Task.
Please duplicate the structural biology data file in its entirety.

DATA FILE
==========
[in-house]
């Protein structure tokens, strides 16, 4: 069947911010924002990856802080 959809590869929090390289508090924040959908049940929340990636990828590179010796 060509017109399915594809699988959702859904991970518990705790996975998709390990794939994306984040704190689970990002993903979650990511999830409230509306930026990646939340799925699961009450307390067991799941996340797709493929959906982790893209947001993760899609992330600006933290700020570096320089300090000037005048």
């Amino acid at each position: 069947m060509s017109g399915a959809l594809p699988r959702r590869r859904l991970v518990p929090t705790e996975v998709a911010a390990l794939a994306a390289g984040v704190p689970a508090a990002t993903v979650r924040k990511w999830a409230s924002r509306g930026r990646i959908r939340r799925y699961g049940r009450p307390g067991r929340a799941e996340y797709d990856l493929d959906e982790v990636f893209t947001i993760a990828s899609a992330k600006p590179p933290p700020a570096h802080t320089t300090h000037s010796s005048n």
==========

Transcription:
[in-house]
């Protein structure tokens, strides 16, 4: 069947911010924002990856802080 959809590869929090390289508090924040959908049940929340990636990828590179010796 060509017109399915594809699988959702859904991970518990705790996975998709390990794939994306984040704190689970990002993903979650990511999830409230509306930026990646939340799925699961009450307390067991799941996340797709493929959906982790893209947001993760899609992330600006933290700020570096320089300090000037005048």
């Amino acid at each position: 069947m060509s017109g399915a959809l594809p699988r959702r590869r859904l991970v518990p929090t705790e996975v998709a911010a390990l794939a994306a390289g984040v704190p689970a508090a990002t993903v979650r924040k990511w999830a409230s924002r509306g930026r990646i959908r939340r799925y699961g049940r009450p307390g067991r929340a799941e996340y797709d990856l493929d959906e982790v990636f893209t947001i993760a990828s899609a992330k600006p590179p933290p700020a570096h802080t320089t300090h000037s010796s005048n």